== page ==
Bristol University announces plans to divest funds from companies with the highest carbon footprint

A step in the right direction

Yesterday, UoB announced that it would be divesting plans from the most carbon intense sectors of the energy industry due to their continued detrimental environmental impact.

The Fossil Free Society, which was formed in 2014 by Rachael Simon – a former student at UoB- has been campaigning for these changes since they formed three years ago.

The policy has been praised by the society as ‘one of the clearest and most wide-ranging in Britain’. And it seems that the University is putting its money where its mouth is…literally: they have already moved £3 million of its endowment to be invested in more environmentally friendly companies.

This is only five percent of the overall endowment, but it is a start when it comes to reducing UoB’s environmental impact.

A previous Bristol Fossil Free stunt

According to the University’s website, ‘a key aim is to end investment in companies that derive more than five per cent of turnover from the extraction of thermal coal or oil and gas from tar sands by January 2018,’ and that this ‘new endowment policy supports the University’s strong commitment to sustainability and fighting climate change’.

Representatives from the SU are set to be involved in the process of tender, as well as reviewing the progress of the policy.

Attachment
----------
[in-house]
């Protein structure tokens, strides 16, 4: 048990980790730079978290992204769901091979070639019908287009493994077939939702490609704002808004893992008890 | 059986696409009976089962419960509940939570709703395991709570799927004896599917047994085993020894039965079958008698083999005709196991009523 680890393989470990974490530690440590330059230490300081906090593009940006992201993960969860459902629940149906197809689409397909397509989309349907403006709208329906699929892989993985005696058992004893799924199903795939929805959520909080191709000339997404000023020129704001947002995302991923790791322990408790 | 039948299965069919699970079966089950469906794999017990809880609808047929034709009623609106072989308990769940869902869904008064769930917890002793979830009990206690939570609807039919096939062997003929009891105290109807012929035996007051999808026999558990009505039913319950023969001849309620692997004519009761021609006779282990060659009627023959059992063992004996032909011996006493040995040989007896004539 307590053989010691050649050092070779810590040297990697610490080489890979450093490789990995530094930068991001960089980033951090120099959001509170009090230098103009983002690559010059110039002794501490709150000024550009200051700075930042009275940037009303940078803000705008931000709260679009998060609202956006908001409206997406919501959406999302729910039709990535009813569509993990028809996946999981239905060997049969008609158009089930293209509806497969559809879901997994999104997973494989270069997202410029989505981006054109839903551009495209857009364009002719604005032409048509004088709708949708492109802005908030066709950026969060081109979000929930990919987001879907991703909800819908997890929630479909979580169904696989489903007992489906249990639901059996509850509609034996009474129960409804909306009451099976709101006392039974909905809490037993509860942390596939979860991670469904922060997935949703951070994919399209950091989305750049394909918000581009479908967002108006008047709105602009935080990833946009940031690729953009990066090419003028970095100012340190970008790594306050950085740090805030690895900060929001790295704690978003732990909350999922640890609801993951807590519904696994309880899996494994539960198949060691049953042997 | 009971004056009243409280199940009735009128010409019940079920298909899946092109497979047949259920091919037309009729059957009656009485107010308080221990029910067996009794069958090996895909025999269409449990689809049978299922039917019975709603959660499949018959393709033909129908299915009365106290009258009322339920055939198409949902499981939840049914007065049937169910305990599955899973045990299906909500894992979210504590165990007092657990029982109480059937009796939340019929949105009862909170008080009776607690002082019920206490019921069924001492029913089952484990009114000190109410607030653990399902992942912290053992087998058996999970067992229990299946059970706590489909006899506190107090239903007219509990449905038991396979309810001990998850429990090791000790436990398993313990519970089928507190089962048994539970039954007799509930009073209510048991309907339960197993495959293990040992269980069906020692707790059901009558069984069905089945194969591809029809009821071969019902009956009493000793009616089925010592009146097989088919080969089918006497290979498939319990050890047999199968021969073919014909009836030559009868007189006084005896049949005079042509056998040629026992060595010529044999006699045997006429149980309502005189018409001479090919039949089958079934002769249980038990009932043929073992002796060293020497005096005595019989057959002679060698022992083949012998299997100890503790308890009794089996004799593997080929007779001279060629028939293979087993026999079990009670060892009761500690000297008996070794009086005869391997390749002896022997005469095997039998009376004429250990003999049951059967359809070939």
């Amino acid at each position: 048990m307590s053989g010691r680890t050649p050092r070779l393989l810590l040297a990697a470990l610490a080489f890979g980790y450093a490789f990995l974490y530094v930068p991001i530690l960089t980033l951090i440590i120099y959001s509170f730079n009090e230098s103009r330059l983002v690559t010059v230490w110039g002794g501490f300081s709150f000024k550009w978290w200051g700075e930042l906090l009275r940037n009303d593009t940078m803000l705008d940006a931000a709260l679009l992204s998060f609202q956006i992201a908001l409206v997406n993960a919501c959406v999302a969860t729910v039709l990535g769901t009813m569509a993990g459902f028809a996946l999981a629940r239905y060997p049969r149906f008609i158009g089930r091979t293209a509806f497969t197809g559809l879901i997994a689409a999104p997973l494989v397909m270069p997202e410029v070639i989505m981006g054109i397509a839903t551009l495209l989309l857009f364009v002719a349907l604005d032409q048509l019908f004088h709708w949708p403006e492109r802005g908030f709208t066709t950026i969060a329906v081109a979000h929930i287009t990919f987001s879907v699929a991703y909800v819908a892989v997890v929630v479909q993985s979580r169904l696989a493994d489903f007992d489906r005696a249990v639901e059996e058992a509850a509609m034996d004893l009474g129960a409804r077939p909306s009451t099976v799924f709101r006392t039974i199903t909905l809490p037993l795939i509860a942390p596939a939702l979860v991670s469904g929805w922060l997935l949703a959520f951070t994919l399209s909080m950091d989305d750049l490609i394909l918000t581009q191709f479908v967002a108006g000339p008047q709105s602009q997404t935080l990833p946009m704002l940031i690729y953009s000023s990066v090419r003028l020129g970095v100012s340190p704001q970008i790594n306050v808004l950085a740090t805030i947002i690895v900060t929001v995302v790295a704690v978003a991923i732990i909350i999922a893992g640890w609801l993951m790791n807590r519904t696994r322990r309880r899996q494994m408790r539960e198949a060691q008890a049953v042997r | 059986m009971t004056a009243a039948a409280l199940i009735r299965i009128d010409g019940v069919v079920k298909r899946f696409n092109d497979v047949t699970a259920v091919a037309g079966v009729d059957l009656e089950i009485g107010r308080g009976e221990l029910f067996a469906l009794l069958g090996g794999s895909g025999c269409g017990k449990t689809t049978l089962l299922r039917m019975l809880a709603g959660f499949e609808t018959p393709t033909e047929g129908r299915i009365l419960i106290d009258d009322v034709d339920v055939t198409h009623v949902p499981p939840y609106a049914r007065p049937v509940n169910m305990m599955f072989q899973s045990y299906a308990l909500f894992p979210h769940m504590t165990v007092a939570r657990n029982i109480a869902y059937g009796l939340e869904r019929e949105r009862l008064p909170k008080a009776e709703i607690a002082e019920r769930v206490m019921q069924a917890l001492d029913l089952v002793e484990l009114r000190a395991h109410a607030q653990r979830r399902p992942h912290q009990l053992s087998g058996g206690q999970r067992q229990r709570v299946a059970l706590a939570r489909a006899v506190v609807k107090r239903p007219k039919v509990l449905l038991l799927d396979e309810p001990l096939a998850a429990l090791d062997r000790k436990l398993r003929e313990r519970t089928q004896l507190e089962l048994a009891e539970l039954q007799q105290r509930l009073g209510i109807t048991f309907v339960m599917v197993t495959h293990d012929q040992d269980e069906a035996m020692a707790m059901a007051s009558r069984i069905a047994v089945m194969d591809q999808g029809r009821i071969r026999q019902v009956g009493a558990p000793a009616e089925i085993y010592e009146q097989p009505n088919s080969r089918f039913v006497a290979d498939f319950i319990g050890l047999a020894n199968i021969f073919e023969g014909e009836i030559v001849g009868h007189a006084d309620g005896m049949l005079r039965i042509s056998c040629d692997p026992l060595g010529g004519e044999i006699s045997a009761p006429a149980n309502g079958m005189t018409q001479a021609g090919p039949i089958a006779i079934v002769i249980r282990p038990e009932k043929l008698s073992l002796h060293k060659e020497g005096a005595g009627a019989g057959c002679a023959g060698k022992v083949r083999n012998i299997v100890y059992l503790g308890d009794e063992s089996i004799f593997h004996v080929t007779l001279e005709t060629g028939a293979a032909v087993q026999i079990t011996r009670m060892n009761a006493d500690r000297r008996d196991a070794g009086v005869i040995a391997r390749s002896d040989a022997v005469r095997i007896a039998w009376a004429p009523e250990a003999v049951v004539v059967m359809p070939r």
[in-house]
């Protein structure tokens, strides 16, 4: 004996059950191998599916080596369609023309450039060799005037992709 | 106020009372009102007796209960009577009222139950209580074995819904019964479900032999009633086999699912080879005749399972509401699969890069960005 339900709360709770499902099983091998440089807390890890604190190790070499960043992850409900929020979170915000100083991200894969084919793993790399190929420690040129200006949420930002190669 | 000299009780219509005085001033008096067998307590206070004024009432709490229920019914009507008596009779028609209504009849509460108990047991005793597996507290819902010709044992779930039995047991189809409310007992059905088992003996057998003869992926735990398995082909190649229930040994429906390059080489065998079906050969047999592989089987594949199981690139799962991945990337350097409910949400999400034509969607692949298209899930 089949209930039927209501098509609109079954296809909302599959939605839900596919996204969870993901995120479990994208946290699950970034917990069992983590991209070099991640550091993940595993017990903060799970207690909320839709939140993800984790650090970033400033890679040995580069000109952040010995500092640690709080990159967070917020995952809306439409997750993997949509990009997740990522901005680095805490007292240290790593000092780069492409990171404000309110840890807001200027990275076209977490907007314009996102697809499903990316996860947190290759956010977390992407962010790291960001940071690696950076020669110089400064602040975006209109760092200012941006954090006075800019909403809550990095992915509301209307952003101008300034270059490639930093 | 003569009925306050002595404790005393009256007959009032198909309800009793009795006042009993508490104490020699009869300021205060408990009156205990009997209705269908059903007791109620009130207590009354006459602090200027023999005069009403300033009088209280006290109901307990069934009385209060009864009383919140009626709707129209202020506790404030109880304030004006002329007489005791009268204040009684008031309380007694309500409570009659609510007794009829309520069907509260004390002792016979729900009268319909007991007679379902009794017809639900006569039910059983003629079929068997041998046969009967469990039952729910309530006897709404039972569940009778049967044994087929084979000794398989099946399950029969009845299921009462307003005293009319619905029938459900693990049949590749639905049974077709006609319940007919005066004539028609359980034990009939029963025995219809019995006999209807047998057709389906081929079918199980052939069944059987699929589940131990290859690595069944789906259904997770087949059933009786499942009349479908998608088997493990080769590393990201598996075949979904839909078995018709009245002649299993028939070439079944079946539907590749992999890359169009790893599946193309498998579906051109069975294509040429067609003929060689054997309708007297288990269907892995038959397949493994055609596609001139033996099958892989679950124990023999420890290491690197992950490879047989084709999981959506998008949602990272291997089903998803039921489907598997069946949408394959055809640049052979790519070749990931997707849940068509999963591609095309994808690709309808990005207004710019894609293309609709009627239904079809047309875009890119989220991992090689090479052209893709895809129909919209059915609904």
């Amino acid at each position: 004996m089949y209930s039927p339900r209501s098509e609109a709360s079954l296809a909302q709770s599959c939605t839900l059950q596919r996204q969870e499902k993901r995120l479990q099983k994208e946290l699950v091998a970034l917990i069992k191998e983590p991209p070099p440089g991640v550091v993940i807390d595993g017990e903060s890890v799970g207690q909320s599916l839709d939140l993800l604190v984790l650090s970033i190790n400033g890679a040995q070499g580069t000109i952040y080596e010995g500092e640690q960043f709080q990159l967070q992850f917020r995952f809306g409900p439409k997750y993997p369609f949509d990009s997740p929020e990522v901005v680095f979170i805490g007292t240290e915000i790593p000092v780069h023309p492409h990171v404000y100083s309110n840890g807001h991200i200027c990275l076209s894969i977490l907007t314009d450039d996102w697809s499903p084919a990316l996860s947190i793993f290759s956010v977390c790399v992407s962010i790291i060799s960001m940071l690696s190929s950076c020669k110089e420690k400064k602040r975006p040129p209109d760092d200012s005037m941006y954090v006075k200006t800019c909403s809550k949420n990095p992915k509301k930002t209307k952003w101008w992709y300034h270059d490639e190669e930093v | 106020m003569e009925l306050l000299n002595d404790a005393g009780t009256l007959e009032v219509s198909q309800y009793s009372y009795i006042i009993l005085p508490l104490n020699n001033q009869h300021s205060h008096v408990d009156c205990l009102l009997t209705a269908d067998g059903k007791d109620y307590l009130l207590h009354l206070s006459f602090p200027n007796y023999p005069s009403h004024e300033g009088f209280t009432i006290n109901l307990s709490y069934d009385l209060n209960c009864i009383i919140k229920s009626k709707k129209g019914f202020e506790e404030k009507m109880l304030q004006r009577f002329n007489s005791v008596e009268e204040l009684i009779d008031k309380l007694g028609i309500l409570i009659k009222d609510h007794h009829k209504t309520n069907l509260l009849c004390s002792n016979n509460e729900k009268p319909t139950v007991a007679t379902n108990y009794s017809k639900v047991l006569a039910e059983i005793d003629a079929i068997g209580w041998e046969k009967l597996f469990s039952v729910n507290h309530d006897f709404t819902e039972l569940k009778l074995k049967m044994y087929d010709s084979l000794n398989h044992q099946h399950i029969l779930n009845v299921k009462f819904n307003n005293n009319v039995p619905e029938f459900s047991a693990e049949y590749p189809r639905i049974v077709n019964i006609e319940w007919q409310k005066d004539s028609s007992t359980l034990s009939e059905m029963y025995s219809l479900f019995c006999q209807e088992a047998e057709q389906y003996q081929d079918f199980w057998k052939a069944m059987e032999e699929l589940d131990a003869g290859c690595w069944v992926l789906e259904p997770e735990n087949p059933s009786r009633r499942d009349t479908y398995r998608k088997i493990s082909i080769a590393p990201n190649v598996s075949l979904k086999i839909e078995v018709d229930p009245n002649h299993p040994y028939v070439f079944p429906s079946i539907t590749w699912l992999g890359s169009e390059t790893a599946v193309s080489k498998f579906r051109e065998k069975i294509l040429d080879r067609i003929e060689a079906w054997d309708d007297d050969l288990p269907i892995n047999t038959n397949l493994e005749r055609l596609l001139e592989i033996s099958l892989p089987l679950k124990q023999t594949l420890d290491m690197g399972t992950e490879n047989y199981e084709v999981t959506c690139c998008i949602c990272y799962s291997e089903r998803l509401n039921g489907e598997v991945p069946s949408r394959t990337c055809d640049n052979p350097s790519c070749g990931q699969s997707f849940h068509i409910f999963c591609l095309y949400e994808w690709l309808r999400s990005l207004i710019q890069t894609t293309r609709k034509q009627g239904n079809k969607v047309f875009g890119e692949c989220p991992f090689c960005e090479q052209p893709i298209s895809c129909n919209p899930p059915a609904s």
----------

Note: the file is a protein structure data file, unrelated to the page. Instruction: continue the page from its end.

According to Professor Guy Orpan, Deputy Vice-Chancellor of UoB, “we are proud to be a sector-leader in sustainability- from the research we support, the curriculum we teach and the student experience we offer, to the way we behave as an organisation. Our new investment policy has been developed to be consistent with our sustainability aims’

Nick Wood, Head of Research of the Fossil Free Society echoed these sentiments, although he did add that this does ultimately depend on the University: “our agreed plan of divestment with the University is one of the clearest and most wide ranging in Britain, so we’re very pleased.”

“The target on coal and tar sands is very strict, clearly defined and time limited- the gold standard for divestment targets. How far the University divests from fossil fuels will depend on how this policy is implemented”

The aim is for the institution to be carbon neutral by 2030, and to set an example for other universities in terms of environmental impact.